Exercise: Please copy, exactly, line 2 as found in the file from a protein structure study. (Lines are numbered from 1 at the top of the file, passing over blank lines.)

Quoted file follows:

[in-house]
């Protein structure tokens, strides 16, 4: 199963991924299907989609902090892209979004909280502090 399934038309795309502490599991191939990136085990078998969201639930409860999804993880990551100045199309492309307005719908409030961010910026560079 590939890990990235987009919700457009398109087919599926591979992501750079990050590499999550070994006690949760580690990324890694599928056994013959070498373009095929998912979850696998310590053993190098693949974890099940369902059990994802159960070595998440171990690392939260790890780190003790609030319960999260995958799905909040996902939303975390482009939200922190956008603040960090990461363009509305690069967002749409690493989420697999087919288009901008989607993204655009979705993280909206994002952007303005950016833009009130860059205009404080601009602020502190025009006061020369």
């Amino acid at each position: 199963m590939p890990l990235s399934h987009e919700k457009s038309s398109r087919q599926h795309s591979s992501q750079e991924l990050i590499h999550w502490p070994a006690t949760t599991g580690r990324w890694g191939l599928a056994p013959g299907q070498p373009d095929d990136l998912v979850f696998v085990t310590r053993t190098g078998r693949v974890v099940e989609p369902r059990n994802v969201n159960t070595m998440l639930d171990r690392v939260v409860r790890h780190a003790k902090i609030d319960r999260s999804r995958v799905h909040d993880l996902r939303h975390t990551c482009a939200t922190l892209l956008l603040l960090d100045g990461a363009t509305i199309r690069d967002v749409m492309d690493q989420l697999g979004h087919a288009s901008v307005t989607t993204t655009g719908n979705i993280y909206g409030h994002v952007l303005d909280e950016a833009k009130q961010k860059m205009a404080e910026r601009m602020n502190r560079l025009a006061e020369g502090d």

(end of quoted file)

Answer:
């Protein structure tokens, strides 16, 4: 199963991924299907989609902090892209979004909280502090 399934038309795309502490599991191939990136085990078998969201639930409860999804993880990551100045199309492309307005719908409030961010910026560079 590939890990990235987009919700457009398109087919599926591979992501750079990050590499999550070994006690949760580690990324890694599928056994013959070498373009095929998912979850696998310590053993190098693949974890099940369902059990994802159960070595998440171990690392939260790890780190003790609030319960999260995958799905909040996902939303975390482009939200922190956008603040960090990461363009509305690069967002749409690493989420697999087919288009901008989607993204655009979705993280909206994002952007303005950016833009009130860059205009404080601009602020502190025009006061020369």